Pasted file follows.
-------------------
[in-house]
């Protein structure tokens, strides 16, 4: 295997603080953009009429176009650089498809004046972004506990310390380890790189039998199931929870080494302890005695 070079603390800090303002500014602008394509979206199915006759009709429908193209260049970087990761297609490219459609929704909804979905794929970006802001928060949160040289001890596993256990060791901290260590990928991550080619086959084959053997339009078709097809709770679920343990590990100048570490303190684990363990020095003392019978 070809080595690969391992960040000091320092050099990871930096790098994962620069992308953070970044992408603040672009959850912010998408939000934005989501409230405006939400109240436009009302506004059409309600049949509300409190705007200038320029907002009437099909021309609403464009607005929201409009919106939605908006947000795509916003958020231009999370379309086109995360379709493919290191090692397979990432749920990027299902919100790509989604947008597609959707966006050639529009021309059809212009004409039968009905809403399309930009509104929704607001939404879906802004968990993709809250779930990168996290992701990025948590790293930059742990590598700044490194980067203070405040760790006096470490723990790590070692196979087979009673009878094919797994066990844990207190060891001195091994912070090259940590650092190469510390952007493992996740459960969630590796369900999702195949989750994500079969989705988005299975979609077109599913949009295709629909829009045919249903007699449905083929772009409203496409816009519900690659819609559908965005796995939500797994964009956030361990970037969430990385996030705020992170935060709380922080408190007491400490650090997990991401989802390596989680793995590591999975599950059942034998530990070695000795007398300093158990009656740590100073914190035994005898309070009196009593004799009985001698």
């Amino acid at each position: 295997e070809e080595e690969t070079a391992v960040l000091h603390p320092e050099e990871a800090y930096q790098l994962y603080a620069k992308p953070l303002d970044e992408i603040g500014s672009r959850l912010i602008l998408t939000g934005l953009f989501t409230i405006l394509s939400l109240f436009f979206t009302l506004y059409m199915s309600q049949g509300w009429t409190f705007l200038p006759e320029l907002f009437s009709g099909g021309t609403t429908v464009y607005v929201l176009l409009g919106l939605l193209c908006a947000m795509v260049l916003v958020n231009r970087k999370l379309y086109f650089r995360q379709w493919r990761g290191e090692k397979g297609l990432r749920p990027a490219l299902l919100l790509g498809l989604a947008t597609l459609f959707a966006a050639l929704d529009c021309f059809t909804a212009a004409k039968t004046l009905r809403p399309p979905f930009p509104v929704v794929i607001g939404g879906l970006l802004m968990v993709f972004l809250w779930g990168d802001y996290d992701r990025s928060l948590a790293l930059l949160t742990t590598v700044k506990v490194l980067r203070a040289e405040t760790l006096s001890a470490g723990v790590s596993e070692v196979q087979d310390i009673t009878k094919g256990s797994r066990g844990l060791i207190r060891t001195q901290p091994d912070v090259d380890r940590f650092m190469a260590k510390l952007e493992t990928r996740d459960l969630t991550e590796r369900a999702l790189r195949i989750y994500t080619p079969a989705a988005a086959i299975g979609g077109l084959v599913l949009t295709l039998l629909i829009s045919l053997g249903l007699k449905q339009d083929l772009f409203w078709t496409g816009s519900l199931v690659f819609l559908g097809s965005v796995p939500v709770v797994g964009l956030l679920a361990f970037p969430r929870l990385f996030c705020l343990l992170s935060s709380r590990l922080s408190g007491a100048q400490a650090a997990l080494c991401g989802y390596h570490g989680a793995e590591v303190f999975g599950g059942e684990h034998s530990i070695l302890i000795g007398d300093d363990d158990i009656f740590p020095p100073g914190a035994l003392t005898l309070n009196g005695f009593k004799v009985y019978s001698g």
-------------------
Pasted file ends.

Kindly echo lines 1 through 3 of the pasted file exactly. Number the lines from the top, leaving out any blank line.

[in-house]
């Protein structure tokens, strides 16, 4: 295997603080953009009429176009650089498809004046972004506990310390380890790189039998199931929870080494302890005695 070079603390800090303002500014602008394509979206199915006759009709429908193209260049970087990761297609490219459609929704909804979905794929970006802001928060949160040289001890596993256990060791901290260590990928991550080619086959084959053997339009078709097809709770679920343990590990100048570490303190684990363990020095003392019978 070809080595690969391992960040000091320092050099990871930096790098994962620069992308953070970044992408603040672009959850912010998408939000934005989501409230405006939400109240436009009302506004059409309600049949509300409190705007200038320029907002009437099909021309609403464009607005929201409009919106939605908006947000795509916003958020231009999370379309086109995360379709493919290191090692397979990432749920990027299902919100790509989604947008597609959707966006050639529009021309059809212009004409039968009905809403399309930009509104929704607001939404879906802004968990993709809250779930990168996290992701990025948590790293930059742990590598700044490194980067203070405040760790006096470490723990790590070692196979087979009673009878094919797994066990844990207190060891001195091994912070090259940590650092190469510390952007493992996740459960969630590796369900999702195949989750994500079969989705988005299975979609077109599913949009295709629909829009045919249903007699449905083929772009409203496409816009519900690659819609559908965005796995939500797994964009956030361990970037969430990385996030705020992170935060709380922080408190007491400490650090997990991401989802390596989680793995590591999975599950059942034998530990070695000795007398300093158990009656740590100073914190035994005898309070009196009593004799009985001698």
């Amino acid at each position: 295997e070809e080595e690969t070079a391992v960040l000091h603390p320092e050099e990871a800090y930096q790098l994962y603080a620069k992308p953070l303002d970044e992408i603040g500014s672009r959850l912010i602008l998408t939000g934005l953009f989501t409230i405006l394509s939400l109240f436009f979206t009302l506004y059409m199915s309600q049949g509300w009429t409190f705007l200038p006759e320029l907002f009437s009709g099909g021309t609403t429908v464009y607005v929201l176009l409009g919106l939605l193209c908006a947000m795509v260049l916003v958020n231009r970087k999370l379309y086109f650089r995360q379709w493919r990761g290191e090692k397979g297609l990432r749920p990027a490219l299902l919100l790509g498809l989604a947008t597609l459609f959707a966006a050639l929704d529009c021309f059809t909804a212009a004409k039968t004046l009905r809403p399309p979905f930009p509104v929704v794929i607001g939404g879906l970006l802004m968990v993709f972004l809250w779930g990168d802001y996290d992701r990025s928060l948590a790293l930059l949160t742990t590598v700044k506990v490194l980067r203070a040289e405040t760790l006096s001890a470490g723990v790590s596993e070692v196979q087979d310390i009673t009878k094919g256990s797994r066990g844990l060791i207190r060891t001195q901290p091994d912070v090259d380890r940590f650092m190469a260590k510390l952007e493992t990928r996740d459960l969630t991550e590796r369900a999702l790189r195949i989750y994500t080619p079969a989705a988005a086959i299975g979609g077109l084959v599913l949009t295709l039998l629909i829009s045919l053997g249903l007699k449905q339009d083929l772009f409203w078709t496409g816009s519900l199931v690659f819609l559908g097809s965005v796995p939500v709770v797994g964009l956030l679920a361990f970037p969430r929870l990385f996030c705020l343990l992170s935060s709380r590990l922080s408190g007491a100048q400490a650090a997990l080494c991401g989802y390596h570490g989680a793995e590591v303190f999975g599950g059942e684990h034998s530990i070695l302890i000795g007398d300093d363990d158990i009656f740590p020095p100073g914190a035994l003392t005898l309070n009196g005695f009593k004799v009985y019978s001698g």